Barlaam and Joasaph
BARLAAM AND JOASAPH
The title of a curious novel found among the works of St. John Damascene. The tale, which is an adaptation of a Buddhist legend, relates how the monk Barlaam converted the Indian prince Joasaph against his father's wishes. There is much discussion of the meaning of Christianity, monasticism, and the truths of faith. Joasaph, becoming king, converts his entire realm and then dies a hermit. The author attributes the rise of monastic fasting and penance to the desire of ascetics to imitate the sufferings of the primitive martyrs, that "becoming martyrs in intention they too might imitate the sufferings of Christ" (12.102).
Barlaam and Joasaph have been venerated in the Roman martyrology since 1583 on November 27 [see H. Delehaye et al., Propylaeum ad Acta Sanctorum Decembris (Brussels 1940) 551]. The cult became widely popular in the Middle Ages. P. Peeters [Analecta Bollandiana 49 (1931) 276] developed a strong case against the Damascene's authorship, suggesting that the novel was first translated into Greek from a Georgian source by Euthymius, abbot of Iviron, Mt. athos (d. 1028), to whom the work is attributed in some late MSS. But the case for Damascene's authorship was effectively renewed by F. Dölger in 1953. In addition to parallels in doctrine and style with the works of Damascene, several MSS possibly antedate Euthymius; four of the oldest MSS attribute the work to John, and none of the numerous Iviron MSS attribute it to Euthymius. Dölger accepts the idea of its transmission from a Buddhist original—to a Pehlevi version—thence to a possible Syriac version, from which came two branches, the Arabic version on the one side and the Greek version of John with the Georgian version on the other. The Damascene parallels in the area of Christology, the Trinity, and other points of doctrine are impressive, but Dölger's position is still controverted.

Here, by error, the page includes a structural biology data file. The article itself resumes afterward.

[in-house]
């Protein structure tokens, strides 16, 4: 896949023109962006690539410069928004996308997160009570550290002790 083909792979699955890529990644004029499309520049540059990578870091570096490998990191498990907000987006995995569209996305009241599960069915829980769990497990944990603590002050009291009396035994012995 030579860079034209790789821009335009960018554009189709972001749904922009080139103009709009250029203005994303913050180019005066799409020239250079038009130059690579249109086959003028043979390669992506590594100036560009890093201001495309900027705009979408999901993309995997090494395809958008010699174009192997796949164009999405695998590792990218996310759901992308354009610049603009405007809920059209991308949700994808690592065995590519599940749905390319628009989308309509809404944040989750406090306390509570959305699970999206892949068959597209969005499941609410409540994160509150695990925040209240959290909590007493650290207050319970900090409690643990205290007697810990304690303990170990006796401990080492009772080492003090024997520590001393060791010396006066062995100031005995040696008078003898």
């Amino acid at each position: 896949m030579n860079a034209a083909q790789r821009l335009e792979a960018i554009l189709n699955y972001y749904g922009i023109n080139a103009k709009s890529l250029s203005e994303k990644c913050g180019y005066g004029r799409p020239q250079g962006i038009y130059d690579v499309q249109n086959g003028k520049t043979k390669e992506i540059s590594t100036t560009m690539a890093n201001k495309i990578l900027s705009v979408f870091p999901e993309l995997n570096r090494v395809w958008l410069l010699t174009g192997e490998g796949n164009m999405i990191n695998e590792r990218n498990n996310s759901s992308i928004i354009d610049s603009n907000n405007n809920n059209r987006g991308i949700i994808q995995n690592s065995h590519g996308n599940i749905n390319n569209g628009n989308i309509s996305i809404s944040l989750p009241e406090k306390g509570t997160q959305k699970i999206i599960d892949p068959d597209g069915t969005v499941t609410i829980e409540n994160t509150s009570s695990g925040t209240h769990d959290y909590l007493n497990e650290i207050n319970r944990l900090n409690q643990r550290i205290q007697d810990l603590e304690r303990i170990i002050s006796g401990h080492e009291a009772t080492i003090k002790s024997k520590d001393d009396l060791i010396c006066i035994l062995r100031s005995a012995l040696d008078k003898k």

Bibliography: Barlaam and Joasaph, ed. and tr. g. r. woodward and h. mattlingly (Loeb Classical Library 1914). b. studer, Lexikon für Theologie und Kirche, ed. j. hofer and k. rahner, 10 v. (2d, new ed. Freiburg 1957–65) 1:1.246–47; Die theologische Arbeitsweise des Johannes von Damaskus (Ettal 1956). h. bacht, Reallexikon für Antike und Christentum, ed. t. klauser [Stuttgart 1941 (1950–)] 1:1193–1200. f. dÖlger, Der griechische Barlaam-Roman (Ettal 1953). p. devos, Analecta Bollandiana 75 (1957) 83–104. b. altaner, Patrology, tr. h. graef from 5th German ed. (New York 1960) 639. g. downey, Speculum. A Journal of Mediaeval Studies 31 (1956) 165–168.